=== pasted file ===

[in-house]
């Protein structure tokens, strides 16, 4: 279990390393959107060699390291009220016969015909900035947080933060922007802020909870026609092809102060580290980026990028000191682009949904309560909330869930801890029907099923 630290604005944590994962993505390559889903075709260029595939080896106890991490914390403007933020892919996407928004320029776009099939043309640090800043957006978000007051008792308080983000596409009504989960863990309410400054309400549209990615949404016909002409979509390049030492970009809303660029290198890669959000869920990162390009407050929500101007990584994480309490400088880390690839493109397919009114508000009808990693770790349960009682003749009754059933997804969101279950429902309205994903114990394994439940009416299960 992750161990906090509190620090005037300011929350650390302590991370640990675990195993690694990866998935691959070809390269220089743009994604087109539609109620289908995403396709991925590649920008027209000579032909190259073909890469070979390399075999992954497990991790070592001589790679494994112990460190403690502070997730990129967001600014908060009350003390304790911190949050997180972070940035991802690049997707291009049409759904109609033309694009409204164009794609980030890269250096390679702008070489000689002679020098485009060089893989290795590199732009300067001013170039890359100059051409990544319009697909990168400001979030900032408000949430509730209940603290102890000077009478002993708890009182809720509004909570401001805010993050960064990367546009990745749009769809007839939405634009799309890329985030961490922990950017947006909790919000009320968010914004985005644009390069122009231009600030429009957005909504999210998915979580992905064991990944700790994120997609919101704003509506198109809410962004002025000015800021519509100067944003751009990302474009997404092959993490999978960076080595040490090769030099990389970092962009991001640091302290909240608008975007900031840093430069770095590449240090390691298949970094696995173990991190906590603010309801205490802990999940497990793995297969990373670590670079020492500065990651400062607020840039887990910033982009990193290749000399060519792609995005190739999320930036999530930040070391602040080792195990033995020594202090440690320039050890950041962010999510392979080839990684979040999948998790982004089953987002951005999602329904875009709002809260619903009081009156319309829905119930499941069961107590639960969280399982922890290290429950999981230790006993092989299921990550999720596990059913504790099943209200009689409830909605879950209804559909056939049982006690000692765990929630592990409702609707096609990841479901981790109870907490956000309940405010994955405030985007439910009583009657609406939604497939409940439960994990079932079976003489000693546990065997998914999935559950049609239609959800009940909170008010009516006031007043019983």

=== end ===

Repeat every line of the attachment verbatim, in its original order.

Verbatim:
[in-house]
């Protein structure tokens, strides 16, 4: 279990390393959107060699390291009220016969015909900035947080933060922007802020909870026609092809102060580290980026990028000191682009949904309560909330869930801890029907099923 630290604005944590994962993505390559889903075709260029595939080896106890991490914390403007933020892919996407928004320029776009099939043309640090800043957006978000007051008792308080983000596409009504989960863990309410400054309400549209990615949404016909002409979509390049030492970009809303660029290198890669959000869920990162390009407050929500101007990584994480309490400088880390690839493109397919009114508000009808990693770790349960009682003749009754059933997804969101279950429902309205994903114990394994439940009416299960 992750161990906090509190620090005037300011929350650390302590991370640990675990195993690694990866998935691959070809390269220089743009994604087109539609109620289908995403396709991925590649920008027209000579032909190259073909890469070979390399075999992954497990991790070592001589790679494994112990460190403690502070997730990129967001600014908060009350003390304790911190949050997180972070940035991802690049997707291009049409759904109609033309694009409204164009794609980030890269250096390679702008070489000689002679020098485009060089893989290795590199732009300067001013170039890359100059051409990544319009697909990168400001979030900032408000949430509730209940603290102890000077009478002993708890009182809720509004909570401001805010993050960064990367546009990745749009769809007839939405634009799309890329985030961490922990950017947006909790919000009320968010914004985005644009390069122009231009600030429009957005909504999210998915979580992905064991990944700790994120997609919101704003509506198109809410962004002025000015800021519509100067944003751009990302474009997404092959993490999978960076080595040490090769030099990389970092962009991001640091302290909240608008975007900031840093430069770095590449240090390691298949970094696995173990991190906590603010309801205490802990999940497990793995297969990373670590670079020492500065990651400062607020840039887990910033982009990193290749000399060519792609995005190739999320930036999530930040070391602040080792195990033995020594202090440690320039050890950041962010999510392979080839990684979040999948998790982004089953987002951005999602329904875009709002809260619903009081009156319309829905119930499941069961107590639960969280399982922890290290429950999981230790006993092989299921990550999720596990059913504790099943209200009689409830909605879950209804559909056939049982006690000692765990929630592990409702609707096609990841479901981790109870907490956000309940405010994955405030985007439910009583009657609406939604497939409940439960994990079932079976003489000693546990065997998914999935559950049609239609959800009940909170008010009516006031007043019983």